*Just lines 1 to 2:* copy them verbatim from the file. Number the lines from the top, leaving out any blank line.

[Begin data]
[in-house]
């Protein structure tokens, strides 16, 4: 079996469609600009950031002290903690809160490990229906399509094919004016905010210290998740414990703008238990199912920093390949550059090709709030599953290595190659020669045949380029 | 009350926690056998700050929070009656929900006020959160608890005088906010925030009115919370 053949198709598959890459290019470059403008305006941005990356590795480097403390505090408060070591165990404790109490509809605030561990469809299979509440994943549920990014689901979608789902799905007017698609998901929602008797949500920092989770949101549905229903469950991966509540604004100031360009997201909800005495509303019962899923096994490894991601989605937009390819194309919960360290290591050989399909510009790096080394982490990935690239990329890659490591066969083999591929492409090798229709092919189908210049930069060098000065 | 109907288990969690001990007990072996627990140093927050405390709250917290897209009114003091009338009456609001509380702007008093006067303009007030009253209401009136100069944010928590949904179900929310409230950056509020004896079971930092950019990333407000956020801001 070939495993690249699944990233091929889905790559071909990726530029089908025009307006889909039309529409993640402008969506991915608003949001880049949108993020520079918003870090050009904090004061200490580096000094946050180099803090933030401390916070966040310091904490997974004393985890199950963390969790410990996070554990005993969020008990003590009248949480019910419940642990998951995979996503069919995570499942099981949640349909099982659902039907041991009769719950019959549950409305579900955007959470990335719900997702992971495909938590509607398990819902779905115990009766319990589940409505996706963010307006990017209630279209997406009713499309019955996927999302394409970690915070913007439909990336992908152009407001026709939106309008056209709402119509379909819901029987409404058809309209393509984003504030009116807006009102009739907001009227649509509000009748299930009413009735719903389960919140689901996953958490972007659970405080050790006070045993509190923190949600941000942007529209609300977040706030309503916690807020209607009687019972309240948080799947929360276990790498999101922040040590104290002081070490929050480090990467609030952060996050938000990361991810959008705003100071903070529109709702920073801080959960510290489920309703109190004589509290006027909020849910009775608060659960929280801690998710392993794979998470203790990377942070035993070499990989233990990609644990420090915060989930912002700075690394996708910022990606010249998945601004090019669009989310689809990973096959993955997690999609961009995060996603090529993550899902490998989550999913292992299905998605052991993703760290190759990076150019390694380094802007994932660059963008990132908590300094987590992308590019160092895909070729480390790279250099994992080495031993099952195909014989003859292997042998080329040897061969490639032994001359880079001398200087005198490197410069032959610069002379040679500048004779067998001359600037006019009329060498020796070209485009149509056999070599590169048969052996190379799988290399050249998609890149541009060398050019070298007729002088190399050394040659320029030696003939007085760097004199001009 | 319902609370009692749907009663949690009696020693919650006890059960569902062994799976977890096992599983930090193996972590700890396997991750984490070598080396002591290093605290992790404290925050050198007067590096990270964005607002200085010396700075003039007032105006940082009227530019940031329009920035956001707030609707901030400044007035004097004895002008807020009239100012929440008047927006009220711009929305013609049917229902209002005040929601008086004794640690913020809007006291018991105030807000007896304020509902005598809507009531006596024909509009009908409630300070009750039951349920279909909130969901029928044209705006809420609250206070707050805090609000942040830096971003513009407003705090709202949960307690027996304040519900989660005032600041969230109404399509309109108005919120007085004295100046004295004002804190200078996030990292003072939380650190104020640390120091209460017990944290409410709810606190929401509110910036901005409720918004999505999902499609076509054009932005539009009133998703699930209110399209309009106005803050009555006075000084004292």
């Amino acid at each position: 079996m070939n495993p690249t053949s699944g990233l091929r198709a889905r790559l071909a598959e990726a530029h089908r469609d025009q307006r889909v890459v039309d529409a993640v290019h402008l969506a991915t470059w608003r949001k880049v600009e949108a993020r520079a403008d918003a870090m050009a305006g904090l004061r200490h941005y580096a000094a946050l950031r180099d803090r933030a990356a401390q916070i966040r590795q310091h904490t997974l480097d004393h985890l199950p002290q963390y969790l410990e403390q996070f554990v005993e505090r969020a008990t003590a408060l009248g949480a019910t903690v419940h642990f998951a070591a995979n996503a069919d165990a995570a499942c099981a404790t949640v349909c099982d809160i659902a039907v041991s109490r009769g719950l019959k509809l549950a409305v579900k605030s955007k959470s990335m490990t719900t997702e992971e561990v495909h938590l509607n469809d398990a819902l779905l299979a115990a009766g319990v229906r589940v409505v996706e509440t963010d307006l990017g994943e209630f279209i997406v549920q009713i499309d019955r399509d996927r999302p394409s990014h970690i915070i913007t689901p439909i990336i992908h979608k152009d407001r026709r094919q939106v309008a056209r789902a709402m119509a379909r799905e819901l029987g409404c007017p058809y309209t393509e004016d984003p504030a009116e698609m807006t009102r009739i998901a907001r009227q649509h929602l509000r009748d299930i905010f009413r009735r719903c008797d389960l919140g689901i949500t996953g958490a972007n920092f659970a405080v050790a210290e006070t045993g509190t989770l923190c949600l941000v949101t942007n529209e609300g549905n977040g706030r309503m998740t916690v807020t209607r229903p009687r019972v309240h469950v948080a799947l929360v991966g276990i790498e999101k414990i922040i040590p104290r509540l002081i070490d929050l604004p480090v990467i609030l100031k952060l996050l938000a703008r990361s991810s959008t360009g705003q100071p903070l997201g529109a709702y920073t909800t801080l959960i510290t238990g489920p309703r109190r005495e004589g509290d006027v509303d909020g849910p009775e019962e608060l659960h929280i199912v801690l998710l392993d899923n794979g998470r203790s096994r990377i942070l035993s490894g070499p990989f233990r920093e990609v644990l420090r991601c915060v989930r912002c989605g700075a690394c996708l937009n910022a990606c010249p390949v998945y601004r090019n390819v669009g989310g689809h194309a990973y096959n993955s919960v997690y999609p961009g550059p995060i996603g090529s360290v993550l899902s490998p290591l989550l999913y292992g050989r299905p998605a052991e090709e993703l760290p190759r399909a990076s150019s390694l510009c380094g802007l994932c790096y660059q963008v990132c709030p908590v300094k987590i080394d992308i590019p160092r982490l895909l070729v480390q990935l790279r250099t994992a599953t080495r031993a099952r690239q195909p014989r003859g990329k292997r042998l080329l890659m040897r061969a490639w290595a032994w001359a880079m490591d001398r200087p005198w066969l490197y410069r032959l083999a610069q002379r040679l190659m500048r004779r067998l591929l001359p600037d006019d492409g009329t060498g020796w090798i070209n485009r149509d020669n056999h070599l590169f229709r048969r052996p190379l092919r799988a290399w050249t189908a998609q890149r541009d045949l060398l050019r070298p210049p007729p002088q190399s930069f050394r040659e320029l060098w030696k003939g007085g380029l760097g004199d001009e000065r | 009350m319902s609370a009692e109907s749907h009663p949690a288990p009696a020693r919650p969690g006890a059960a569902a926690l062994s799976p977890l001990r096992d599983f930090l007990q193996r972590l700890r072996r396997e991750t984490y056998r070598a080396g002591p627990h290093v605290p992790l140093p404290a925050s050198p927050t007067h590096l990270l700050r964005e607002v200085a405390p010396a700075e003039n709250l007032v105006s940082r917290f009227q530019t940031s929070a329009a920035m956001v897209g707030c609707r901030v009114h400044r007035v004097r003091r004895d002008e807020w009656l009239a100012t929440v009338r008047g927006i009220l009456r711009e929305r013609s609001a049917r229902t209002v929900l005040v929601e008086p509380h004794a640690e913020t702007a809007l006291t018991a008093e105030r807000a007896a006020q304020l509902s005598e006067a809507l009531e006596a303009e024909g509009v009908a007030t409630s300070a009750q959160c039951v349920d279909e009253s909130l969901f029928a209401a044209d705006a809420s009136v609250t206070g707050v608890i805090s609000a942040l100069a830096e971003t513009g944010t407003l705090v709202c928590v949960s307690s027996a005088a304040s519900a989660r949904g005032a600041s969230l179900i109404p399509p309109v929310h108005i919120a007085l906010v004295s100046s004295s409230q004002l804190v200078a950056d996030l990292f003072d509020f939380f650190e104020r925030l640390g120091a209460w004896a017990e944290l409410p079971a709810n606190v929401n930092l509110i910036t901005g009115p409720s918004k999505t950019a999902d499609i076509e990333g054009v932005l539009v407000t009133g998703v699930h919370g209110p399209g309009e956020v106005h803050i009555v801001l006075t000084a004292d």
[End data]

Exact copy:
[in-house]
């Protein structure tokens, strides 16, 4: 079996469609600009950031002290903690809160490990229906399509094919004016905010210290998740414990703008238990199912920093390949550059090709709030599953290595190659020669045949380029 | 009350926690056998700050929070009656929900006020959160608890005088906010925030009115919370 053949198709598959890459290019470059403008305006941005990356590795480097403390505090408060070591165990404790109490509809605030561990469809299979509440994943549920990014689901979608789902799905007017698609998901929602008797949500920092989770949101549905229903469950991966509540604004100031360009997201909800005495509303019962899923096994490894991601989605937009390819194309919960360290290591050989399909510009790096080394982490990935690239990329890659490591066969083999591929492409090798229709092919189908210049930069060098000065 | 109907288990969690001990007990072996627990140093927050405390709250917290897209009114003091009338009456609001509380702007008093006067303009007030009253209401009136100069944010928590949904179900929310409230950056509020004896079971930092950019990333407000956020801001 070939495993690249699944990233091929889905790559071909990726530029089908025009307006889909039309529409993640402008969506991915608003949001880049949108993020520079918003870090050009904090004061200490580096000094946050180099803090933030401390916070966040310091904490997974004393985890199950963390969790410990996070554990005993969020008990003590009248949480019910419940642990998951995979996503069919995570499942099981949640349909099982659902039907041991009769719950019959549950409305579900955007959470990335719900997702992971495909938590509607398990819902779905115990009766319990589940409505996706963010307006990017209630279209997406009713499309019955996927999302394409970690915070913007439909990336992908152009407001026709939106309008056209709402119509379909819901029987409404058809309209393509984003504030009116807006009102009739907001009227649509509000009748299930009413009735719903389960919140689901996953958490972007659970405080050790006070045993509190923190949600941000942007529209609300977040706030309503916690807020209607009687019972309240948080799947929360276990790498999101922040040590104290002081070490929050480090990467609030952060996050938000990361991810959008705003100071903070529109709702920073801080959960510290489920309703109190004589509290006027909020849910009775608060659960929280801690998710392993794979998470203790990377942070035993070499990989233990990609644990420090915060989930912002700075690394996708910022990606010249998945601004090019669009989310689809990973096959993955997690999609961009995060996603090529993550899902490998989550999913292992299905998605052991993703760290190759990076150019390694380094802007994932660059963008990132908590300094987590992308590019160092895909070729480390790279250099994992080495031993099952195909014989003859292997042998080329040897061969490639032994001359880079001398200087005198490197410069032959610069002379040679500048004779067998001359600037006019009329060498020796070209485009149509056999070599590169048969052996190379799988290399050249998609890149541009060398050019070298007729002088190399050394040659320029030696003939007085760097004199001009 | 319902609370009692749907009663949690009696020693919650006890059960569902062994799976977890096992599983930090193996972590700890396997991750984490070598080396002591290093605290992790404290925050050198007067590096990270964005607002200085010396700075003039007032105006940082009227530019940031329009920035956001707030609707901030400044007035004097004895002008807020009239100012929440008047927006009220711009929305013609049917229902209002005040929601008086004794640690913020809007006291018991105030807000007896304020509902005598809507009531006596024909509009009908409630300070009750039951349920279909909130969901029928044209705006809420609250206070707050805090609000942040830096971003513009407003705090709202949960307690027996304040519900989660005032600041969230109404399509309109108005919120007085004295100046004295004002804190200078996030990292003072939380650190104020640390120091209460017990944290409410709810606190929401509110910036901005409720918004999505999902499609076509054009932005539009009133998703699930209110399209309009106005803050009555006075000084004292």